After lunch I crossed the Astoria-Megler Bridge to the Washington side of the Columbia River and embarked upon a 7.18-mile hike through the rain and mud. The conditions were not ideal, but this particular trail rewards you with up-close views of a lighthouse and a couple of old military batteries from WWII, so it was worth the dampness. I timed things perfectly, arriving at the Sou’wester Lodge at 3:50 p.m., within 10 minutes of my expected arrival. I checked into my baby trailer and immediately fell in love. I mean, really: how could you not?
It was super cozy inside – dimly lit, and the steady drumming of rain on the metal roof was music to my ears. I poured myself a gin and soda, made some guacamole, and fired up Spotify. Listened to great music and drank some more while cooking a pot of turkey/pumpkin chili. I jumped into my novel immediately after dinner and the first evening was devoted to stitching pieces into place and puzzling over plot points so I could pick up where I’d left off 10 months earlier. Mission accomplished, I crawled into the surprisingly comfortable bed and attempted to read, but could not keep my eyes open and eventually quit trying.
I slept pretty well; the rain tapered off around bedtime but was back with a vengeance sometime in the middle of the night. And then the wind started howling and a few small branches came crashing onto the roof of my trailer, which made me a little nervous. The resort is surrounded by tall fir trees and I figured it would be a real bummer if a tree squashed me to death before NaNoWriMo even started. So I got out of bed at 6 a.m., which is annoyingly early but I never sleep in any more; why should a vacation be any different? I took advantage by finishing the Kindle book I’d had on loan from the library (“The Fireman” by Joe Hill) and then getting some writing done long before the sun even rose.
I took a break mid-morning, taking advantage of a lull in the weather with a walk down to the beach and along the Discovery Trail for a few miles before returning to the lodge. When I came back I helped myself to coffee in the lodge (I had forgotten to bring a coffeemaker and was forced to wait until the lodge put out a pot at 9:00, which feels like an eternity when you are used to pouring yourself a cup shortly after getting up). I’d bought the ingredients for a nice breakfast but decided to save them for Tuesday morning, opting instead to hit up Castaways in Long Beach for lunch. I ordered a Bloody Mary (of course) and a lunch of oyster shooters, salad, and a bowl of clam chowder. Everything was delicious, and my server won me over by asking if I wanted Absolut Pepar vodka in my bloody.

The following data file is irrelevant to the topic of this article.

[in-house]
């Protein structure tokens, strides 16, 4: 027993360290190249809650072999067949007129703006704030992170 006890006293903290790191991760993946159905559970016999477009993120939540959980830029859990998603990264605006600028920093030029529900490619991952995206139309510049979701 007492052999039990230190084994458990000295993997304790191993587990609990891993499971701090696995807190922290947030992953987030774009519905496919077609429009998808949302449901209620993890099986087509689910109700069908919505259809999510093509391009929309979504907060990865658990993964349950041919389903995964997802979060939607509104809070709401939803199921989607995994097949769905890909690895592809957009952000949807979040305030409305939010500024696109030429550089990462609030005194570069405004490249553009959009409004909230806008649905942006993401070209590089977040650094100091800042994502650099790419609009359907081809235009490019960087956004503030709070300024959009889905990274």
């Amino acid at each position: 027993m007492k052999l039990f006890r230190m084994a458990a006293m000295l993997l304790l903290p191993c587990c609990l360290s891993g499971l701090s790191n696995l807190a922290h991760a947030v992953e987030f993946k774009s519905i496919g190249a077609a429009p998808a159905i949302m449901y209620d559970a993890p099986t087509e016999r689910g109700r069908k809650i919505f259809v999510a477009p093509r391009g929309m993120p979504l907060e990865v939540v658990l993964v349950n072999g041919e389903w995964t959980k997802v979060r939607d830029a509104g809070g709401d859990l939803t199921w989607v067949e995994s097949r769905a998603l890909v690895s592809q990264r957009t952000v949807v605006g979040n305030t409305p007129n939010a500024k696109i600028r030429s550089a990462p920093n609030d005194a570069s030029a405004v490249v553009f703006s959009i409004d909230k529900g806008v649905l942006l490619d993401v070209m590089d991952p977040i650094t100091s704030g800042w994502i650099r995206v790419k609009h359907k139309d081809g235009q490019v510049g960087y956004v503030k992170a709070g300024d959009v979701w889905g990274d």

The answer to that question is always yes.
After lunch I came back to the lodge and, since it was still fairly early, decided to take advantage of the sauna. It’s been a long time since I’ve used one, and it felt so good my toes were tingling when I was in there. I’m half tempted to go back tomorrow before I leave.
Afterwards I holed up in my trailer and focused on writing. The hours flew by most productively. I polished off an entire bottle of wine but this was spread out over many hours, and I’ve been enjoying a steady stream of good music. I finished the leftover turkey/pumpkin chili and wrote by candlelight, the flickering flames from a bunch of Day of the Dead candles I picked up from Fred Meyer setting the perfect festive tone.
It’s been one of the most unique Halloweens I have ever experienced, and I don’t want it to end. Because tomorrow all that’s left is breakfast, maybe a couple of hours to relax, and then the long drive home. I’m having too much fun here, so when my eyes started to grow heavy an hour ago, I willed myself to stay awake. I wanted very much to have that official NaNoWriMo midnight kickoff, and I have succeeded. I’ll write for a little bit longer before going to bed.